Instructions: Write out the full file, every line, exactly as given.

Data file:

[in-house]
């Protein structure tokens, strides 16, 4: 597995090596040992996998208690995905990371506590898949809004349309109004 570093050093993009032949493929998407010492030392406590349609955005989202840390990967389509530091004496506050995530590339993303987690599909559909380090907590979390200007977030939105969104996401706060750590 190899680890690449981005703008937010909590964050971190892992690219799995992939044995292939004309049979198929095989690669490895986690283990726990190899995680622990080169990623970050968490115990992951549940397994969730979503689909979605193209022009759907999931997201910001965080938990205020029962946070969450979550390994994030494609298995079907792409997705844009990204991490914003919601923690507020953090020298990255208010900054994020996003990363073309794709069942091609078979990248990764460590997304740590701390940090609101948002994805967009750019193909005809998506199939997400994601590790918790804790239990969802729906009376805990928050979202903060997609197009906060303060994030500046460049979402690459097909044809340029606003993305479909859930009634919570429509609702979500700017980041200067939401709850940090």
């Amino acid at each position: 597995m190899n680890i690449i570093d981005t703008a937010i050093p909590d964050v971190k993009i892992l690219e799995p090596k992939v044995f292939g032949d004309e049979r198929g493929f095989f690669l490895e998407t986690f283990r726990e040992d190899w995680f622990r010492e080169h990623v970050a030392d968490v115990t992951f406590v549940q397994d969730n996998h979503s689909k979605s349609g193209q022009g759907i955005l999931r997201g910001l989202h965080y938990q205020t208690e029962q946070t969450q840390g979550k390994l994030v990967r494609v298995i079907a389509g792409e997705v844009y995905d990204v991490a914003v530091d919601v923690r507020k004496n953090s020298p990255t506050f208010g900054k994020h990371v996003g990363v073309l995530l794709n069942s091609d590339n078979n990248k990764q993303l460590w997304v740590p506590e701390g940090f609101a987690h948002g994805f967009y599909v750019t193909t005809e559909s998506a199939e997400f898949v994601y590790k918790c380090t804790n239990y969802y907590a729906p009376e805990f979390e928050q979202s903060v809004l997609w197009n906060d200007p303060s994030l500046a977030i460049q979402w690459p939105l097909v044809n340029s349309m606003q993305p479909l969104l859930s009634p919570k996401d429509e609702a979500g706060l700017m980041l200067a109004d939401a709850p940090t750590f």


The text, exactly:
[in-house]
């Protein structure tokens, strides 16, 4: 597995090596040992996998208690995905990371506590898949809004349309109004 570093050093993009032949493929998407010492030392406590349609955005989202840390990967389509530091004496506050995530590339993303987690599909559909380090907590979390200007977030939105969104996401706060750590 190899680890690449981005703008937010909590964050971190892992690219799995992939044995292939004309049979198929095989690669490895986690283990726990190899995680622990080169990623970050968490115990992951549940397994969730979503689909979605193209022009759907999931997201910001965080938990205020029962946070969450979550390994994030494609298995079907792409997705844009990204991490914003919601923690507020953090020298990255208010900054994020996003990363073309794709069942091609078979990248990764460590997304740590701390940090609101948002994805967009750019193909005809998506199939997400994601590790918790804790239990969802729906009376805990928050979202903060997609197009906060303060994030500046460049979402690459097909044809340029606003993305479909859930009634919570429509609702979500700017980041200067939401709850940090």
């Amino acid at each position: 597995m190899n680890i690449i570093d981005t703008a937010i050093p909590d964050v971190k993009i892992l690219e799995p090596k992939v044995f292939g032949d004309e049979r198929g493929f095989f690669l490895e998407t986690f283990r726990e040992d190899w995680f622990r010492e080169h990623v970050a030392d968490v115990t992951f406590v549940q397994d969730n996998h979503s689909k979605s349609g193209q022009g759907i955005l999931r997201g910001l989202h965080y938990q205020t208690e029962q946070t969450q840390g979550k390994l994030v990967r494609v298995i079907a389509g792409e997705v844009y995905d990204v991490a914003v530091d919601v923690r507020k004496n953090s020298p990255t506050f208010g900054k994020h990371v996003g990363v073309l995530l794709n069942s091609d590339n078979n990248k990764q993303l460590w997304v740590p506590e701390g940090f609101a987690h948002g994805f967009y599909v750019t193909t005809e559909s998506a199939e997400f898949v994601y590790k918790c380090t804790n239990y969802y907590a729906p009376e805990f979390e928050q979202s903060v809004l997609w197009n906060d200007p303060s994030l500046a977030i460049q979402w690459p939105l097909v044809n340029s349309m606003q993305p479909l969104l859930s009634p919570k996401d429509e609702a979500g706060l700017m980041l200067a109004d939401a709850p940090t750590f």